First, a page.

Containers rely on the traditional Unix security model granting explicit and implicit permissions to resources, through permissions granted to users and groups. User namespaces are not enabled in Kubernetes. The container's user ID table maps to the host's user table, and running a process as the root user inside a container runs it as root on the host. Although possible, we do not recommend running as root inside the container.
Containers that run as root usually have far more permissions than their workload requires. In case of compromise, an attacker can use these permissions to further an attack on the network. Several container images use the root user to run PID 1. An attacker will have root permissions in the container and be able to exploit mis-configurations.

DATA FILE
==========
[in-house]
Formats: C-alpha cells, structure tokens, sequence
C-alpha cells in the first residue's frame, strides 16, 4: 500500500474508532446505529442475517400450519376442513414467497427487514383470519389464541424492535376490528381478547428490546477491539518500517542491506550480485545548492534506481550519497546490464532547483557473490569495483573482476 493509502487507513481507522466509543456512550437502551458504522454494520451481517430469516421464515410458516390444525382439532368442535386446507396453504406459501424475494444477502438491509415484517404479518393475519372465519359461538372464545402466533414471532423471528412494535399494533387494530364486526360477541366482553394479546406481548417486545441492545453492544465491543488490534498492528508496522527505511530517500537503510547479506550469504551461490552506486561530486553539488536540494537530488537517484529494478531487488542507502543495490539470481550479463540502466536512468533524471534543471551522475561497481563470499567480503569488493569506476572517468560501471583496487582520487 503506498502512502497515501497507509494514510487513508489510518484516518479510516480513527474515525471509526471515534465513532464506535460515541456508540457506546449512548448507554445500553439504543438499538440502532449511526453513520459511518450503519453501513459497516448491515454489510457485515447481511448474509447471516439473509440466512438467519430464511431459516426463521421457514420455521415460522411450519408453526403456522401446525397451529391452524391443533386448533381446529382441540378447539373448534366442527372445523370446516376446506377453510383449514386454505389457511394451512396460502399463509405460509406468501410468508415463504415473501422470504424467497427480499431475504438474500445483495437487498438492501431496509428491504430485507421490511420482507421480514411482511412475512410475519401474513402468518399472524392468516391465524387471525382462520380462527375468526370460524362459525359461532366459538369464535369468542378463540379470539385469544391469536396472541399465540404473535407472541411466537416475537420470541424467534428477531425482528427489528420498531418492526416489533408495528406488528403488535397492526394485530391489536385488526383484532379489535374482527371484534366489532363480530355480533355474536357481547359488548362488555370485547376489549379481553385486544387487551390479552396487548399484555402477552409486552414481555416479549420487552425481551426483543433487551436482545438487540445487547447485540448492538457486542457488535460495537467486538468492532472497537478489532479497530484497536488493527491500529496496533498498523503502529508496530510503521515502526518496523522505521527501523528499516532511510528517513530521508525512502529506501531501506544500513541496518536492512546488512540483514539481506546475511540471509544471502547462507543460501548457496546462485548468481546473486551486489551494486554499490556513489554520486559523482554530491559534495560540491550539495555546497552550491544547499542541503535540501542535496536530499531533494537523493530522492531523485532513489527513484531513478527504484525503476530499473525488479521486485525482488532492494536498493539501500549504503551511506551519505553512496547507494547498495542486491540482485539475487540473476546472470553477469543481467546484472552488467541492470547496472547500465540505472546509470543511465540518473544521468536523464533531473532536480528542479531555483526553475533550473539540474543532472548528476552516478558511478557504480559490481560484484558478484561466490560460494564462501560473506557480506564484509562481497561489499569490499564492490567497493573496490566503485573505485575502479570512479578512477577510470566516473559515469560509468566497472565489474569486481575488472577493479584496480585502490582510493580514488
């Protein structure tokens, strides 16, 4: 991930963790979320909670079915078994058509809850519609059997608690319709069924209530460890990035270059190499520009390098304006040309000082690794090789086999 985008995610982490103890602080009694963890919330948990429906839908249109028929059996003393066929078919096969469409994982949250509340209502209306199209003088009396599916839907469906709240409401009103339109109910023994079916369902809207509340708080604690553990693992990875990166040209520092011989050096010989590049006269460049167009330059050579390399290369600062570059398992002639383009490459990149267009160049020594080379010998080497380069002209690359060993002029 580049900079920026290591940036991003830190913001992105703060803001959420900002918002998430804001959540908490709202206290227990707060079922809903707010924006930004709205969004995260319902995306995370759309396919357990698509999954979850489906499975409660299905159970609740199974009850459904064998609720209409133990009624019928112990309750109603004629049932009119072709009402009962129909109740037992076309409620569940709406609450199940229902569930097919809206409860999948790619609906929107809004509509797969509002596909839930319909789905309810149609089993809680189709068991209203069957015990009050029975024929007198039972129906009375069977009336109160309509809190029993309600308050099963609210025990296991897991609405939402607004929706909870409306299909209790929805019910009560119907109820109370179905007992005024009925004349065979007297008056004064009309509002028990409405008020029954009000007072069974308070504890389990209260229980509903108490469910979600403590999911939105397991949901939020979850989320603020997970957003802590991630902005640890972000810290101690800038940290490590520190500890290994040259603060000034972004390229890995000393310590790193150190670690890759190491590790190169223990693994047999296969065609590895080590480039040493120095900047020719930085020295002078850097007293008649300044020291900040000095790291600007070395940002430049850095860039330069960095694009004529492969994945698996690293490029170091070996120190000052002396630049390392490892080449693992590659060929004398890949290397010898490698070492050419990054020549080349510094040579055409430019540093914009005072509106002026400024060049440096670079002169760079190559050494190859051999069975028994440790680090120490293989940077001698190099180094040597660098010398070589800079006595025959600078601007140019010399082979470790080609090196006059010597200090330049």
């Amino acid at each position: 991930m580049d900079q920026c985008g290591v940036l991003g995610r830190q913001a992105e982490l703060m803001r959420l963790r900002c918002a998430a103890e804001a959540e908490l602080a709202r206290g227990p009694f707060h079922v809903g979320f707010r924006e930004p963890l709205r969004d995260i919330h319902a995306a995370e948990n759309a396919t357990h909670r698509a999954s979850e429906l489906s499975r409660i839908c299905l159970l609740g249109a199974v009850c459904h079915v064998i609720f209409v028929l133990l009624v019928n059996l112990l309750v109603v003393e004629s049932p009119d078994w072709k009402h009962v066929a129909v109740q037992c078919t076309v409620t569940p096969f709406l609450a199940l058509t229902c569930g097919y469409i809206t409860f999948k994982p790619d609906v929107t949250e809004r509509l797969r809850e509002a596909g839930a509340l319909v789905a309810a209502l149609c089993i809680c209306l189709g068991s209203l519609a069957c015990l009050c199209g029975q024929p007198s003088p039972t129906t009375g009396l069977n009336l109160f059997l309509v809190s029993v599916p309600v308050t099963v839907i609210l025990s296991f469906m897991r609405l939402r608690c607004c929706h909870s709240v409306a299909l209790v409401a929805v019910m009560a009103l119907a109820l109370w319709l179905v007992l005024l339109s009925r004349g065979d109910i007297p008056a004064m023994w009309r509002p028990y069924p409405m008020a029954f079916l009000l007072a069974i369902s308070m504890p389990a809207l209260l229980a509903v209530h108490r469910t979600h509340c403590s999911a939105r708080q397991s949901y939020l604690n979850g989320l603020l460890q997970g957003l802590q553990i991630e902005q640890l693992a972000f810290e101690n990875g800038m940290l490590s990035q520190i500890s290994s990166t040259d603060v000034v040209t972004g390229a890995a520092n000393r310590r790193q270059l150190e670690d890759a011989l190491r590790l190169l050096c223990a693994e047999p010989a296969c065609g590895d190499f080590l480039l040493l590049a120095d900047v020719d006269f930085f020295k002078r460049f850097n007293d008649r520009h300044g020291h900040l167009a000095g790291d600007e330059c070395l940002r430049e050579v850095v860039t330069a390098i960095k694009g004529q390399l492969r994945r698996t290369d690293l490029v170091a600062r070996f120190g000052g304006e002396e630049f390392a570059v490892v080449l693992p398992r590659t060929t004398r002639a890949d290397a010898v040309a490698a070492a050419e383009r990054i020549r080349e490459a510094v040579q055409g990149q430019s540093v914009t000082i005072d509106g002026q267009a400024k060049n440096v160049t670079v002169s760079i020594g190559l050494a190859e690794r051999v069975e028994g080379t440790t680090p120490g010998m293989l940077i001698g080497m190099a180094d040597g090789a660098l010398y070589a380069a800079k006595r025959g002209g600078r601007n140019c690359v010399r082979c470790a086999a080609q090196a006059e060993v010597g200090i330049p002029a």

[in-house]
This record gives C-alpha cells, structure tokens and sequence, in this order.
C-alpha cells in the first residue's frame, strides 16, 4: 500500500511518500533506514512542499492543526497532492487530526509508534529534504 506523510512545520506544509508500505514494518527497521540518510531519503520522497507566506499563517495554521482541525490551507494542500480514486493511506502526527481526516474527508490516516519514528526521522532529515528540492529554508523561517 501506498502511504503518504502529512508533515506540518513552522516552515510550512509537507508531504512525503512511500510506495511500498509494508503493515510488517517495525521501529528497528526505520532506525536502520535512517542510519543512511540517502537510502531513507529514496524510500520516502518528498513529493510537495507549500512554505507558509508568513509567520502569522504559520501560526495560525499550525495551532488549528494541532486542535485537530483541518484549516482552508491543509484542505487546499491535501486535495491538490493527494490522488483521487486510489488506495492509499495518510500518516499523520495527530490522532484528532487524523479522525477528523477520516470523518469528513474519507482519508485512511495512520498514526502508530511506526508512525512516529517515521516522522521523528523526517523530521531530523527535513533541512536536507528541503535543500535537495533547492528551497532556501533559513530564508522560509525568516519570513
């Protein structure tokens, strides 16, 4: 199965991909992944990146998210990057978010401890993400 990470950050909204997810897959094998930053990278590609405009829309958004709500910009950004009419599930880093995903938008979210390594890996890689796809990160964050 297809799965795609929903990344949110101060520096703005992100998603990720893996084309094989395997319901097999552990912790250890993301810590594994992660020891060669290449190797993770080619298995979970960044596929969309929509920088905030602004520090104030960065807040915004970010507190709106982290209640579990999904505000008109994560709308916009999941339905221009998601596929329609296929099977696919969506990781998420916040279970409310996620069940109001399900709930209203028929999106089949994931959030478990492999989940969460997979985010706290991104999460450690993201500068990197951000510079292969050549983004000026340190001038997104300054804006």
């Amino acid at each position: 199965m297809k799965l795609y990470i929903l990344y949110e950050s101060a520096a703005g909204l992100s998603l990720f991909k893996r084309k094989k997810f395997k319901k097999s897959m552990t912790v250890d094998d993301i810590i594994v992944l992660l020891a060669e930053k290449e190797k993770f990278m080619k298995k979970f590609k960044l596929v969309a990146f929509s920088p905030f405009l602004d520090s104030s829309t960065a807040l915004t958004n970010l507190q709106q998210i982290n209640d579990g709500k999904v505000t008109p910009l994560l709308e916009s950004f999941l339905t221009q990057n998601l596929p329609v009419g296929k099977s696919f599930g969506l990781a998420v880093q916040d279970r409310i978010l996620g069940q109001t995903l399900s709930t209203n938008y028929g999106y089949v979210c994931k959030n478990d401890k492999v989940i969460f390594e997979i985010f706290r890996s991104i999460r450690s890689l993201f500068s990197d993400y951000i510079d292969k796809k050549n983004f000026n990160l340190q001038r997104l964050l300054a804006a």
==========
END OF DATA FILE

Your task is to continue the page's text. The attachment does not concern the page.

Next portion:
- Resource: Pod / Deployment / DaemonSet / StatefulSet / ReplicaSet / ReplicationController / Job / CronJob
runAsNonRoot (Optional) If true, Requires the container to run without root privileges. Default to false.
runAsUser (Optional) If user number is anything other than 0, requires the container to run with that user id, which is not root.
apiVersion: v1 kind: Pod metadata: name: <name> spec: securityContext: + runAsNonRoot: true + runAsUser: <specific user>
apiVersion: batch/v1beta1 kind: CronJob metadata: name: <name> spec: schedule: <> jobTemplate: spec: template: spec: securityContext: + runAsNonRoot: true + runAsUser: <specific user>
apiVersion: <> kind: <kind> metadata: name: <name> spec: template: spec: securityContext: + runAsNonRoot: true + runAsUser: <specific user>
Updated 12 months ago